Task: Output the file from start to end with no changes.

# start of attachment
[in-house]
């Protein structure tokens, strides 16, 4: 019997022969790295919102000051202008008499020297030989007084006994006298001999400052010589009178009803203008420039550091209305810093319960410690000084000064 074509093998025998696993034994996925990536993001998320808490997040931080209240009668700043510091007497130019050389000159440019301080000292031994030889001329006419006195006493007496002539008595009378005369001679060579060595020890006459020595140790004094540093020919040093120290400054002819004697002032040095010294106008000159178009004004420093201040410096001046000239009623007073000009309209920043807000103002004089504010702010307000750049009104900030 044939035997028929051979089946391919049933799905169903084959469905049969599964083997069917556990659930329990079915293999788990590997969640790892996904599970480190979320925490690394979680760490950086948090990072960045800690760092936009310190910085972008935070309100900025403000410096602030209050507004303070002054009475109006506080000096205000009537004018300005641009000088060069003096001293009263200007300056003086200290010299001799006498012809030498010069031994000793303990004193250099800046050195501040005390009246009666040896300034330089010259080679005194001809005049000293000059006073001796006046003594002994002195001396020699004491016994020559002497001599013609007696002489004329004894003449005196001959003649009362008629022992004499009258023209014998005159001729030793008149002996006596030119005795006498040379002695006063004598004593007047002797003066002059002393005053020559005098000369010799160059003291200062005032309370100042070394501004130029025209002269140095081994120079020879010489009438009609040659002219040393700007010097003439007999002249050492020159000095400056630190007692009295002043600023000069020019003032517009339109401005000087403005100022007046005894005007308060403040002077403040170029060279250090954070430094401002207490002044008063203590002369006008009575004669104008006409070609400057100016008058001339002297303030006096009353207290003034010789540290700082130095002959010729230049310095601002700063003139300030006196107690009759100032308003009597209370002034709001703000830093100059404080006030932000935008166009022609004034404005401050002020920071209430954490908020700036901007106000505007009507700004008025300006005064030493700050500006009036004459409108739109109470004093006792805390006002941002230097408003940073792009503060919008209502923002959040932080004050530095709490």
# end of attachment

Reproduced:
[in-house]
């Protein structure tokens, strides 16, 4: 019997022969790295919102000051202008008499020297030989007084006994006298001999400052010589009178009803203008420039550091209305810093319960410690000084000064 074509093998025998696993034994996925990536993001998320808490997040931080209240009668700043510091007497130019050389000159440019301080000292031994030889001329006419006195006493007496002539008595009378005369001679060579060595020890006459020595140790004094540093020919040093120290400054002819004697002032040095010294106008000159178009004004420093201040410096001046000239009623007073000009309209920043807000103002004089504010702010307000750049009104900030 044939035997028929051979089946391919049933799905169903084959469905049969599964083997069917556990659930329990079915293999788990590997969640790892996904599970480190979320925490690394979680760490950086948090990072960045800690760092936009310190910085972008935070309100900025403000410096602030209050507004303070002054009475109006506080000096205000009537004018300005641009000088060069003096001293009263200007300056003086200290010299001799006498012809030498010069031994000793303990004193250099800046050195501040005390009246009666040896300034330089010259080679005194001809005049000293000059006073001796006046003594002994002195001396020699004491016994020559002497001599013609007696002489004329004894003449005196001959003649009362008629022992004499009258023209014998005159001729030793008149002996006596030119005795006498040379002695006063004598004593007047002797003066002059002393005053020559005098000369010799160059003291200062005032309370100042070394501004130029025209002269140095081994120079020879010489009438009609040659002219040393700007010097003439007999002249050492020159000095400056630190007692009295002043600023000069020019003032517009339109401005000087403005100022007046005894005007308060403040002077403040170029060279250090954070430094401002207490002044008063203590002369006008009575004669104008006409070609400057100016008058001339002297303030006096009353207290003034010789540290700082130095002959010729230049310095601002700063003139300030006196107690009759100032308003009597209370002034709001703000830093100059404080006030932000935008166009022609004034404005401050002020920071209430954490908020700036901007106000505007009507700004008025300006005064030493700050500006009036004459409108739109109470004093006792805390006002941002230097408003940073792009503060919008209502923002959040932080004050530095709490």